The Socialist presidential candidate, Ségolène Royal, is fighting to rescue her unconventional campaign from dipping polls, gaffes, dirty tricks and the growing doubts of other senior party members.
Although Mme Royal insists she has "no worries", an opinion poll yesterday suggested that less than one in three electors judged she was running a "credible" campaign. Some senior Socialist politicians are said to have discussed a "lifeboat scenario": an emergency switch of candidates in early March if Mme Royal's poll ratings collapse.
The candidate and her closest advisers say that opponents, both outside and inside the Socialist party, have misunderstood the national hunger for a different, less slick and overbearing kind of political leader. Long before the first round of voting on 22 April, they insist, Mme Royal's passive, or "listening", style of grass-roots and internet campaigning will prove its worth.
All the same, Mme Royal, 53, seeking to become the first woman leader of France since the 16th century, has decided to go on the attack. During a visit to the French West Indies at the weekend, she blamed her series of misfortunes on dirty campaigning by her principal rival, the Interior Minister and centre-right candidate, Nicolas Sarkozy.
"I am a woman who stands her ground," she said. "The fight is hard ... but I am not scared. The Right does not care what methods it uses but ... we must not allow ourselves to be dragged into a degradation of the public debate."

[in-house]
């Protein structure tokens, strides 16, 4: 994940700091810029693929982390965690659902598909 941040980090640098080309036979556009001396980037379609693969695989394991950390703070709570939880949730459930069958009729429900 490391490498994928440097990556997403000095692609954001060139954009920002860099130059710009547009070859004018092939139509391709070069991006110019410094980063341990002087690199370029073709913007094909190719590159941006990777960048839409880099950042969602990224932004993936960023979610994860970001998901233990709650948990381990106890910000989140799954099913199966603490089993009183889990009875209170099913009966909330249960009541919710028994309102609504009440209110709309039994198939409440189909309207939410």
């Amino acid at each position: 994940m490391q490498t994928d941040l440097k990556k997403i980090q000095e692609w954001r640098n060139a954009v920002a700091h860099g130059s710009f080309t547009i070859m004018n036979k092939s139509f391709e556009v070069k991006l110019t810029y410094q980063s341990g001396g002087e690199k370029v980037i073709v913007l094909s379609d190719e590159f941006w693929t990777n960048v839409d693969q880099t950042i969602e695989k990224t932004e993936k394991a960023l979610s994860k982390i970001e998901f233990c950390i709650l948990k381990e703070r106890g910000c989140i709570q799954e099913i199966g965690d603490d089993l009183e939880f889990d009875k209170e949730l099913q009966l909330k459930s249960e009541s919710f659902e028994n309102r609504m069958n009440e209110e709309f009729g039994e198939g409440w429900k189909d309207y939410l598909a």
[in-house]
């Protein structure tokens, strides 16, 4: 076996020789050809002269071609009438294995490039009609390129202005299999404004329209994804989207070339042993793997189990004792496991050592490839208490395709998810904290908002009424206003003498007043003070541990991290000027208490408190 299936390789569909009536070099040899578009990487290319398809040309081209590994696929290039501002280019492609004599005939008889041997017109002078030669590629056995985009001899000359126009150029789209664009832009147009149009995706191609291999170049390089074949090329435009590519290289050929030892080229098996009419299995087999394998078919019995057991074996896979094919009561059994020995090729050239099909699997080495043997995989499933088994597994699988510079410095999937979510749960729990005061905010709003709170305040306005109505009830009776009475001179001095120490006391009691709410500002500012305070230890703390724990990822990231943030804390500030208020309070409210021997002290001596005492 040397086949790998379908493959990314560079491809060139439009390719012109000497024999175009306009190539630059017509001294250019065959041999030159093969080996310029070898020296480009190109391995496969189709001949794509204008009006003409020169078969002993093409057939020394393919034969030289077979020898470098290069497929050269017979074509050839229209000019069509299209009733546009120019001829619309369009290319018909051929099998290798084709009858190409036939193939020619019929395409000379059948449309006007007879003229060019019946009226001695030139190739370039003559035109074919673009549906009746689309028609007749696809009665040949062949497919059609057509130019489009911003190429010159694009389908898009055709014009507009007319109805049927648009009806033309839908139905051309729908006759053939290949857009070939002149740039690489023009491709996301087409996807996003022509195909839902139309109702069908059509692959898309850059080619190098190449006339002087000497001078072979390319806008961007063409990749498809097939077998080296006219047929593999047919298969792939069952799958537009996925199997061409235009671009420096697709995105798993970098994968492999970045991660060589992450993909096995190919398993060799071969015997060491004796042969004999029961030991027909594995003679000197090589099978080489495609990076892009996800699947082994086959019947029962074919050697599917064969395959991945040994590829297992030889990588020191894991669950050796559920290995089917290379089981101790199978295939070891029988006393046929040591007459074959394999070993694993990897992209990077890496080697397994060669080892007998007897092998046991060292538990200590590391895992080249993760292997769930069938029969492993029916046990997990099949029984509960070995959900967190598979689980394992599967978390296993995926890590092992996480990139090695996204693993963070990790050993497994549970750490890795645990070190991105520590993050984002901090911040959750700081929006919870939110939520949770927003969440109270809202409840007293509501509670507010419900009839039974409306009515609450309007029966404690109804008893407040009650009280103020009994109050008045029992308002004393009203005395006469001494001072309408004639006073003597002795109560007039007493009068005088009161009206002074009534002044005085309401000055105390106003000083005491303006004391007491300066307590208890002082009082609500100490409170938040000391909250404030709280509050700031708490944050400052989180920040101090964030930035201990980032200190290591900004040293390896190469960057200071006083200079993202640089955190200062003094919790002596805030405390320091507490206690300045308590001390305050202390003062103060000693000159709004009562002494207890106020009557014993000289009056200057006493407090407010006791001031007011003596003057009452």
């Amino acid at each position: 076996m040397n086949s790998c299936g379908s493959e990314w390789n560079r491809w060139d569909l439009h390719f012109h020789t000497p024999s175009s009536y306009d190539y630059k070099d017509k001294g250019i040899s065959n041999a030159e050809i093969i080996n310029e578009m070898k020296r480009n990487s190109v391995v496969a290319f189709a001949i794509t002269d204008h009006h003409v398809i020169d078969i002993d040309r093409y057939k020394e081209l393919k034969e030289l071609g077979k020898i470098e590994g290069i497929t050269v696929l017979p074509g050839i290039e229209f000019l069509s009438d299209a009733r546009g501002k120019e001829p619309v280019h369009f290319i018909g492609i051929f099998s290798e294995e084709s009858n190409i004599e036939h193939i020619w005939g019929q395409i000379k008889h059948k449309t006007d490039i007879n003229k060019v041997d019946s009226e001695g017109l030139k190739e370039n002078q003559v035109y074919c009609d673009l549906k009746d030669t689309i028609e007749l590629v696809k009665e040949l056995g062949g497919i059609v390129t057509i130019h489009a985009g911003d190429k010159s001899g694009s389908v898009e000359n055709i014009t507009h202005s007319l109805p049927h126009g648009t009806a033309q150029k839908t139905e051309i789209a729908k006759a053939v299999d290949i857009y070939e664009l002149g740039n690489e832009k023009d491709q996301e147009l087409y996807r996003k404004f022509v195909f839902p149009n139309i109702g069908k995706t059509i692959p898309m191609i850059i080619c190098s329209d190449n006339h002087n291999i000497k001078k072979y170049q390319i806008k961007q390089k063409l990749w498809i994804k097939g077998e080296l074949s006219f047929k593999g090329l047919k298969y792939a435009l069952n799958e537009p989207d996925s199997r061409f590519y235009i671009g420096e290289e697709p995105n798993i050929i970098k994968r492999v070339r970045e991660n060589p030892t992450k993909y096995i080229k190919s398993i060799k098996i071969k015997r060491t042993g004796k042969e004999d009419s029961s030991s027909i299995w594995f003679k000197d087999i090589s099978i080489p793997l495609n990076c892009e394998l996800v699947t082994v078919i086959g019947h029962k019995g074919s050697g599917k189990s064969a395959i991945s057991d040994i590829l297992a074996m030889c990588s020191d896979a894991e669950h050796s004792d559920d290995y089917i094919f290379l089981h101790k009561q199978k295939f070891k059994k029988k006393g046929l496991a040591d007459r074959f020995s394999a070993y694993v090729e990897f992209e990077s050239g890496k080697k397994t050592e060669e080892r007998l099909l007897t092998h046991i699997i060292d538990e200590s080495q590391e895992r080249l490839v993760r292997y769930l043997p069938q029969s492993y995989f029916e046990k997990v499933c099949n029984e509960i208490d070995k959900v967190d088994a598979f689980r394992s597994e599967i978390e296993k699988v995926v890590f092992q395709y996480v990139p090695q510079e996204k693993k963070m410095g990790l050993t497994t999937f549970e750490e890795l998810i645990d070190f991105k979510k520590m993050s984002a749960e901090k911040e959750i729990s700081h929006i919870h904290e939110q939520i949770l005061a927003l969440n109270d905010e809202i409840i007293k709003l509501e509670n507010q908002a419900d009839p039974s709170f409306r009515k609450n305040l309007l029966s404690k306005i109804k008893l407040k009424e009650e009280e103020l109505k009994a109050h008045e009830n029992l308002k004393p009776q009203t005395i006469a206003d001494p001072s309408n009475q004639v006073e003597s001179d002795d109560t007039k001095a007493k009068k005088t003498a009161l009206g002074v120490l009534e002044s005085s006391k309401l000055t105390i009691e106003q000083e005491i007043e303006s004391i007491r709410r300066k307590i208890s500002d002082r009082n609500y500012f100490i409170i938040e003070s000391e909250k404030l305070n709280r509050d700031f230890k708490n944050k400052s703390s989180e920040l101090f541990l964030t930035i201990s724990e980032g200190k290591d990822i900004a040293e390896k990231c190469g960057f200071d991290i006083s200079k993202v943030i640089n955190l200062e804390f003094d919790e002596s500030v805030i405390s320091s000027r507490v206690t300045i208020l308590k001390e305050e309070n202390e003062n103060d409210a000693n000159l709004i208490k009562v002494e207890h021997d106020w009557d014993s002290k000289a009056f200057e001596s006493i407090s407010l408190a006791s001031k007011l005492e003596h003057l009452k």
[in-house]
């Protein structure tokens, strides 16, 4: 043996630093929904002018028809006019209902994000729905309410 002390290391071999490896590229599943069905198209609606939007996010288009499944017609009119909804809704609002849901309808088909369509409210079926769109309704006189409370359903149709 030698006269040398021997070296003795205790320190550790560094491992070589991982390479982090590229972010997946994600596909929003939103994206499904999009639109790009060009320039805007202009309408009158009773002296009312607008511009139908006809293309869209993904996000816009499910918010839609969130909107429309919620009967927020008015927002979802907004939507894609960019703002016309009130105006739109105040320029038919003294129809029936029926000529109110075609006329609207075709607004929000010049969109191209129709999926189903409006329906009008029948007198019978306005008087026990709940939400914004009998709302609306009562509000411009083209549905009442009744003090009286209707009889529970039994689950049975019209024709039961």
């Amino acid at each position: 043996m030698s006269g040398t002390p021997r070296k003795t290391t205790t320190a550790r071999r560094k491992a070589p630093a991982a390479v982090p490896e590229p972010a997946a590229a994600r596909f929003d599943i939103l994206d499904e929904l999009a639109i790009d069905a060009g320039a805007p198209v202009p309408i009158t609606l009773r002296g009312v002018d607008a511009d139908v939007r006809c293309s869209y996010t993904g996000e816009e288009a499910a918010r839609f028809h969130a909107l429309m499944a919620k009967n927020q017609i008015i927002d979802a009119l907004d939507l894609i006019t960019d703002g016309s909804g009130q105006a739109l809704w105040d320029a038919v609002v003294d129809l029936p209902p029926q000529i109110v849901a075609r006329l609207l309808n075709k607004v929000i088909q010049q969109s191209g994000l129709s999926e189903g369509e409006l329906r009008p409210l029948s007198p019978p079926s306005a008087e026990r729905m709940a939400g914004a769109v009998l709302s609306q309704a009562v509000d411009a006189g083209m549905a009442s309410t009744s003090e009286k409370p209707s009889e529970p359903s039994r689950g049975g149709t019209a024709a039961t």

Mme Royal's difficulties are partly the result of dirty tricks but partly of her own making. Last week, she was hoaxed by a comedian, and known supporter of M. Sarkozy, who telephoned her pretending to be the Prime Minister of Quebec, Jean Charest. When the fake M. Charest spoke of French sensitivities about Corsican independence, Mme Royal laughed and said that "not all French people would be opposed" to severing ties with Corsica. The comedian, Gérald Dahan, then released a tape of what was supposed to be a private conversation.
Corsicans were mostly indifferent. M. Sarkozy and other centre-right politicians spoke of their shock.
Earlier, Mme Royal had also been trapped during a radio interview into revealing her ignorance of defence issues. She was asked how many nuclear-missile-carrying submarines France possessed. "One," she suggested. When the interviewer said "seven", she agreed that it was seven, only to be told that it was actually four. Mme Royal has also been accused of committing gaffes on Quebec independence, Chinese human rights and the conflict in the Middle East.
The real problem, say senior Socialist figures, is not the occasional "Ségolènism" but her failure to generate positive sound-bites for the national television news.Socialist are counting the days until 11 February when Mme Royal is due to issue a list of eye-catching proposals.Reuse content